BMO Infinity CNC Automation Platform for autonomous machining
Automation, BMO Automation

BMO Automation Developed New CNC Automation Platform for Autonomous Machining

BMO Automation introduced a completely new CNC automation platform: Infinity. The modular platform consists of a robot module and a dynamic storage system. It provides machining companies with solutions for more efficient deployment of scarce CNC operators, leading to higher CNC machine utilisation rates. ‘We provide the building blocks with which machining companies can start creating an autonomous factory today,’ says founder and CEO Frank Biemans.

In the machining industry, the fully autonomous factory is still just a dream. Biemans does not expect that many companies will ever take the step of building such a factory from scratch. ‘The autonomous factory is not a project but rather a process in which you take incremental steps towards the final goal,’ he says. This makes it even more important that when a company invests in automation today those solutions will still be usable in the autonomous factory of the future. This is precisely the essence of the Infinity Platform.

Dynamic storage

At the heart of the new Infinity platform is a standardised robot module (Yaskawa 50, 88, 180 or 225 kg), control hub, and storage area: the next-generation robot cell. The robot module has space for forty 600 x 400 mm carriers, and can be expanded with storage modules for 400 x 600, 600 x 600 or 800 x 600 mm trays. These can be used to store materials, workpieces, vices, jaws, robot grippers, crates... you name it. The Infinity even has room for storage on a euro pallet.

The BMO software controlling the cell automatically determines the distance between two carriers in the rack, depending on what is on the tray. Algorithms continuously evaluate the most ideal arrangement. Dynamic storage is essential because machining companies make products of different sizes every week.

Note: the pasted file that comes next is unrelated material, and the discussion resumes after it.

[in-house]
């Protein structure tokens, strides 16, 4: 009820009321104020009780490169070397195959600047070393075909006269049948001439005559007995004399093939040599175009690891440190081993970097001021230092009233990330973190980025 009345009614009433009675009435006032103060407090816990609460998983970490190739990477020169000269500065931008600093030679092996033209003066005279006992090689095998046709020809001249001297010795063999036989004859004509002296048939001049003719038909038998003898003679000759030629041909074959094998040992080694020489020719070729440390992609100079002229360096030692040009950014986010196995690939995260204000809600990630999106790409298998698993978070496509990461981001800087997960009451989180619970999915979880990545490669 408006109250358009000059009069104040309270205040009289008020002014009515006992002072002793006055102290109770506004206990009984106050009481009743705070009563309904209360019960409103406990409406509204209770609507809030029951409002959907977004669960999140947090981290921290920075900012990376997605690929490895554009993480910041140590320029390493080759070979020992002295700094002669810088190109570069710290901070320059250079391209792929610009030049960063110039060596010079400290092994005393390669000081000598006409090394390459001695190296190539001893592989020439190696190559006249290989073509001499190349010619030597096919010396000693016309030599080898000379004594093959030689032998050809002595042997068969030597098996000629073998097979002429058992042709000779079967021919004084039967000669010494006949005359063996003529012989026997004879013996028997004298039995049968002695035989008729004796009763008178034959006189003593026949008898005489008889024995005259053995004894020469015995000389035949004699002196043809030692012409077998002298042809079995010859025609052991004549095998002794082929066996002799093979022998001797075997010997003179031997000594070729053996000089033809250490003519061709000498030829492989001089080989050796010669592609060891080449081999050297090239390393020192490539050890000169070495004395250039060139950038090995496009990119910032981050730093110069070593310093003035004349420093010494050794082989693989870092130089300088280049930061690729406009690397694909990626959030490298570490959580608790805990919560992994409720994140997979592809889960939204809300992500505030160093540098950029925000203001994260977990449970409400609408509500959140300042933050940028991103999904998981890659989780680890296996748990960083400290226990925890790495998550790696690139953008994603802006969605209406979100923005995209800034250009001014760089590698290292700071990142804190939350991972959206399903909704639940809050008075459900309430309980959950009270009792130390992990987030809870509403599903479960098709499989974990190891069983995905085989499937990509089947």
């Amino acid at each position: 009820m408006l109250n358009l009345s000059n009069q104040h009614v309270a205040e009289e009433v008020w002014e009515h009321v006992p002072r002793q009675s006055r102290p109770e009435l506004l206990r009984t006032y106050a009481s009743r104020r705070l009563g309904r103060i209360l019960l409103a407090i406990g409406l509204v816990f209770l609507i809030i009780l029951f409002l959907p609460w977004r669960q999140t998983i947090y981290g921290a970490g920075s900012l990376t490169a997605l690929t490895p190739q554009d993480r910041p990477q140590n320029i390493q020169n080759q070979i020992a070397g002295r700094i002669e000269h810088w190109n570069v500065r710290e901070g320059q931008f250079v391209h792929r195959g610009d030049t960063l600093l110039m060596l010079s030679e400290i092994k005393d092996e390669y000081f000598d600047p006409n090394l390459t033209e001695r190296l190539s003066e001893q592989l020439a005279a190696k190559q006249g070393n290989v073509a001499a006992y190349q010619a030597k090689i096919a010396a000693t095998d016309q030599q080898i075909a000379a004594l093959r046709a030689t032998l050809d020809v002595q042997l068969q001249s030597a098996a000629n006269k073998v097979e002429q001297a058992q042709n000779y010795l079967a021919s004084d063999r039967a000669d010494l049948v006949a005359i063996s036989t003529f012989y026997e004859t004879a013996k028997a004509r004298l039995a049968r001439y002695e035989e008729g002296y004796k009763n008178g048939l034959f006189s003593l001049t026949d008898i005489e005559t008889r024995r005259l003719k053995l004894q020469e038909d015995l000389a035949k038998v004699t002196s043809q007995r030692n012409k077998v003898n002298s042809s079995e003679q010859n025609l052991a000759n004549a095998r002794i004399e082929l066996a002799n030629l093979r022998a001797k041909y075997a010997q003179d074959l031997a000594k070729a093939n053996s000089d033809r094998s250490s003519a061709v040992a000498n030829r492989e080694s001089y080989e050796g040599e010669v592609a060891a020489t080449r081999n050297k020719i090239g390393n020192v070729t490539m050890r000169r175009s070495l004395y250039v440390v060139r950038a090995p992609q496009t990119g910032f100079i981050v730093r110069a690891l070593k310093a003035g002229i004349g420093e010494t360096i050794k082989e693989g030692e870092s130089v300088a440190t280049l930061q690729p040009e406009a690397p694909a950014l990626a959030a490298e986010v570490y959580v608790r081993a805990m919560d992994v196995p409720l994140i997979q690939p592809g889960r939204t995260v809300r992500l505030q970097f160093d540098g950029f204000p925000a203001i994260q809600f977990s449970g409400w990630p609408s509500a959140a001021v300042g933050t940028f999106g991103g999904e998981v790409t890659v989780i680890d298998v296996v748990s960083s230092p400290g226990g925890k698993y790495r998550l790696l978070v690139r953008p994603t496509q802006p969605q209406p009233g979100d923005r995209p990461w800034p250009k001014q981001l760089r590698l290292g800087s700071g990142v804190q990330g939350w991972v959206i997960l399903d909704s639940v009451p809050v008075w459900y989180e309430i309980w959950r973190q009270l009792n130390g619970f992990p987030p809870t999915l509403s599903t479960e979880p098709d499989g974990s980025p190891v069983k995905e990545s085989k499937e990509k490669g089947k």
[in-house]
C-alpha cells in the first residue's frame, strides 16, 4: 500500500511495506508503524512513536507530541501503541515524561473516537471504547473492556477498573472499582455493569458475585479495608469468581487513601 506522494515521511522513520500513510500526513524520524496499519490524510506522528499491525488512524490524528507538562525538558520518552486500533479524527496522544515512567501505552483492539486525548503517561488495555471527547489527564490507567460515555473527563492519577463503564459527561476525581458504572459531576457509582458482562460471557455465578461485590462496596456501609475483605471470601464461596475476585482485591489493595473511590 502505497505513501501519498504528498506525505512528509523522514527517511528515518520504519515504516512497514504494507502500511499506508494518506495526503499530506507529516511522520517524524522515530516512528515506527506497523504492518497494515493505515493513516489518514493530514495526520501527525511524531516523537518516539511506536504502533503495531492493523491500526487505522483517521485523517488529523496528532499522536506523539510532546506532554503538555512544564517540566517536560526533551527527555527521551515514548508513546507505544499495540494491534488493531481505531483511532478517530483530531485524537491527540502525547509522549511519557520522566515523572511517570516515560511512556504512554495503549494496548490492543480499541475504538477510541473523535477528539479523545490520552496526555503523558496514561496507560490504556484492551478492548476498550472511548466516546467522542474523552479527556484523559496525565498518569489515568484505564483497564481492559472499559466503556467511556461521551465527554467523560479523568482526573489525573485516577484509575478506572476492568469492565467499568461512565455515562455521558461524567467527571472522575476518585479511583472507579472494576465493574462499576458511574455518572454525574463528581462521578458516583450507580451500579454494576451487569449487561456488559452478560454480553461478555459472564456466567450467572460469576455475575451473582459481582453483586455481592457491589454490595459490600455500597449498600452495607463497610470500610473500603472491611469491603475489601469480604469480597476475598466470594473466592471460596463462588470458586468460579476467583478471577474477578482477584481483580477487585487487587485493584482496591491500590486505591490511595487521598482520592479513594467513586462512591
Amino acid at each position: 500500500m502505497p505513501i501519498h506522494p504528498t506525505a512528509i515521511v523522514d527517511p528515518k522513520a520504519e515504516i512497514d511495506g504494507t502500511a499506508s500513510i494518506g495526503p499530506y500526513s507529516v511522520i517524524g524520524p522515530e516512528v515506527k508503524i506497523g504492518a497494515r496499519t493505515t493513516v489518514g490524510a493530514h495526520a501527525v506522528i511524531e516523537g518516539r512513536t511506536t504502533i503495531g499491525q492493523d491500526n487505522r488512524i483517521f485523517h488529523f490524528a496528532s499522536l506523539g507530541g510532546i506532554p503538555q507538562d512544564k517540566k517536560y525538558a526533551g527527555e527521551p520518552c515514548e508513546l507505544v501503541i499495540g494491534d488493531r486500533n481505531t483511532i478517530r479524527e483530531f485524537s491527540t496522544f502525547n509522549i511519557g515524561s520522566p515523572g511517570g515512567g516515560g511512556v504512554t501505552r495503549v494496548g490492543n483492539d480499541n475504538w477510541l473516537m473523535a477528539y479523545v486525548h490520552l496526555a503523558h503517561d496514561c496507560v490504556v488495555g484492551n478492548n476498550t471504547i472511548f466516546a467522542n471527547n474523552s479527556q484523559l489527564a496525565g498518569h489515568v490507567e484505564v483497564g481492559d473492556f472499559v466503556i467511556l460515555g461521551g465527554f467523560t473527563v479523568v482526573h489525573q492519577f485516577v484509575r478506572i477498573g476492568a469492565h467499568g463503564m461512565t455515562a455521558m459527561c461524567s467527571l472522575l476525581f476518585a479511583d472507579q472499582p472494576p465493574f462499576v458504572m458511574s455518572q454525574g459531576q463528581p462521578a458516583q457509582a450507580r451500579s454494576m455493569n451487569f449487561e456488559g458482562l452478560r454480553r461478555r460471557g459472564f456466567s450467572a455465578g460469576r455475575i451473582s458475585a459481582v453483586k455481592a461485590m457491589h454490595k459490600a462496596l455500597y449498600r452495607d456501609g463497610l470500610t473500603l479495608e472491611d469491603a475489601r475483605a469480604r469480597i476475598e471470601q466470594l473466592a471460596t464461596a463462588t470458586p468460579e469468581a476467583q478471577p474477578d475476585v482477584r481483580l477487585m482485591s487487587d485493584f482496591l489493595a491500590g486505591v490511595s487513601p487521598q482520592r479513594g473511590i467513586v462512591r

BMO Automation intentionally puts all the intelligence into the robot and software, not the hardware itself. Frank Biemans: ‘Any actuator or sensor can cause a failure. In our system, the robot is essentially the actuator; the robot places the carrier containing the raw material, machined product, pallets or fixture tools in the rack. Because the software controls everything, you have maximum storage flexibility. And because we choose the reliable Yaskawa industrial robots, the system is robust and fault tolerant.’ This keeps the total cost of ownership low, which has a direct effect on the hourly rate. Moreover, a user can expand the number of carrier positions on a modular basis when there is a need for more storage capacity— and at any future time as well, so the system can grow with the company. BMO offers a range of flexible solutions for this.

In addition, the Infinity platform is prepared for the integration of an AMR (Autonomous Mobile Robot) as standard, and you can expand the Infinity platform with a handcart docking module. These handcarts are then unloaded by the same robot.

BMO Infinity dynamic storage
The BMO software controlling the cell automatically determines the distance between two carriers in the rack, depending on what is on the tray. Algorithms continuously evaluate the most ideal arrangement.

Job differentiation

With its Infinity platform, BMO is also taking the first step towards job differentiation in machining. Frank Biemans argues for a distinction between logistics tasks and work for which you really need machining knowledge. He wants to eliminate the many hours a CNC operator now spends loading the robot cell and removing all the products the next day. This is why BMO Automation is introducing the supply chain crate. This standardised crate, widely used in the automotive industry, holds the product carriers. These crates are placed in the Infinity cell via the set-up module or the AMR docking module, after which the robot places the crates in the correct location in the dynamic storage.

Biemans: ‘The idea is that the crate is filled in the in-house sawing department or at the material supplier and then placed in the robot cell in its entirety. This eliminates the need for staff to spend half a day placing raw material in the cell and then removing the processed products.’ After all, the robot can also put the parts back in the same crate or another crate. For high-quality or scratch-prone workpieces, for example, the robot can also place them in a crate with foam protection to prevent damage.  BMO Automation calls this crate the ‘supply chain crate’ because it can go through the entire chain. In other words, the crate containing the machined components can be delivered to the customer or the next step in the chain.

BMO Infinity modular automation system